They say “Beer after whiskey is risk,” so better drink them together, right? But that’s not what birthed the Boilermaker, a cocktail which is hardly even a cocktail!
The term ‘boilermaker’ was first used to refer to workers who built and maintained locomotives during the mid-19th century. A popular belief holds that after a hard day’s labour, these workers would visit their nearest pub and chased down a shot of whiskey with a pint of ale for a quick, almost analgesic high. There’s another anecdote which possibly delineates the origins of the Boilermaker. The story involves one Richard Trevithick, a Cornish blacksmith who was experimented with steam-propelled vehicles. In 1801, Trevithick decided to put his the latest invention – a steam-propelled road vehicle – to trial on Christmas night. The location was Cornwall village of Cambourne.
The vehicle successfully climbed a hill in the village, carrying Trevithick and a few of his friends. They stopped in front of a bar, and stepped in to celebrate, leaving the vehicle in a shed. Amidst all the merriment and drunken revelry, they forgot about the fire burning in the vehicle boiler. When Trevithick and his friends got done, they arrived at the shed to find a molten mass of tousled scrap.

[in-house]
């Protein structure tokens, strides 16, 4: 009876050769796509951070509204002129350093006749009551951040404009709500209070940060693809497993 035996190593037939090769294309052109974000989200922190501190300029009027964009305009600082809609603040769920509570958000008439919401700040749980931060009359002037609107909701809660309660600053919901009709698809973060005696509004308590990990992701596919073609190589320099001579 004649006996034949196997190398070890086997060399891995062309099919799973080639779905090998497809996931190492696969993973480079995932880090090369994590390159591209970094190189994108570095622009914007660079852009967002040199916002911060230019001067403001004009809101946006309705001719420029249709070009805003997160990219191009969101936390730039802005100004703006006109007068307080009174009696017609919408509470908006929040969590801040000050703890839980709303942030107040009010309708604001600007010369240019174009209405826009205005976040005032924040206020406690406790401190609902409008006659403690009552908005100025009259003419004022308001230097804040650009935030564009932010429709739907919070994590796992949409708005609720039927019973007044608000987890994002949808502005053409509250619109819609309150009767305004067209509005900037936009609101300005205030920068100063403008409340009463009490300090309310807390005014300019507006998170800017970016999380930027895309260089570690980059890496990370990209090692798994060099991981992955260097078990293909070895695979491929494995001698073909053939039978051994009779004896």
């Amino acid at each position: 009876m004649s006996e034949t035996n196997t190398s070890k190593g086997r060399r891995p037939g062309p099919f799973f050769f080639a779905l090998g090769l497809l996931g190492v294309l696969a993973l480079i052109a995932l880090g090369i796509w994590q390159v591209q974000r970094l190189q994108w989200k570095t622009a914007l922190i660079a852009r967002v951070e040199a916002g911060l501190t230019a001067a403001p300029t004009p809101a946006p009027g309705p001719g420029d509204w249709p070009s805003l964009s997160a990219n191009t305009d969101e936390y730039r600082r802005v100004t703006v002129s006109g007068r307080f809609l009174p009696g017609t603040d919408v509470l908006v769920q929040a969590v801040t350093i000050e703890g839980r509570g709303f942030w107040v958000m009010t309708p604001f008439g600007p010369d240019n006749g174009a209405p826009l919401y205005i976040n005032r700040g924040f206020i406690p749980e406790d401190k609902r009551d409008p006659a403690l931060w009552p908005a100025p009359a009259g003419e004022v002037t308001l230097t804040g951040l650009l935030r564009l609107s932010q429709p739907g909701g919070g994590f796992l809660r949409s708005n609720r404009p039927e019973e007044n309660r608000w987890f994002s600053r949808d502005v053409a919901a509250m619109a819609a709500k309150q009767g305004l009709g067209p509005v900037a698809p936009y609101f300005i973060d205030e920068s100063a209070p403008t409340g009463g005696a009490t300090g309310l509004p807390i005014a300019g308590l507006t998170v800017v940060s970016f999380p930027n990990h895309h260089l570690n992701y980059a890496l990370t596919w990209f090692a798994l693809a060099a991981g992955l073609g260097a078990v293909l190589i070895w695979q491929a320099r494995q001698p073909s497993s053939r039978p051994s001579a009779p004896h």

Well, keeping that story in mind as a cautionary tale for the unwarranted, reserve the Boilermaker for a celebration, or the end of a really taxing shift.
A shot of an aged smoky, sweet bourbon whiskey, or rye whiskey works well for this concoction. A good idea is to use pale for this mega shot, which will ensure that your palate and food pipe are not under siege.
SnöBar, run by Shannon Masjedi, is another such haven of frozen cocktails. Masjedi first started experimenting with the concept when the idea took root one night, while mixing regular drinks. With a range of ice-pops like Cosmopolitan, Mojito and Margarita-- perfect for a lazy summer afternoon, one is spoilt for choice as well.
The Hot Toddy is a cocktail unlike any other, and is as much a pleasant delight as it is the perf
Rye whiskey is the oldest spirit of the United States. Rye whiskey was conceptualised in 1798, with a distillery being set up in Mount Verno-- and the rest as they say is history, with its popularity continuing to grow today. Surely, bourbon and scotch are the most heard of, but rye whiskey is just as special with its big, bold, dry and spicy flavour profile.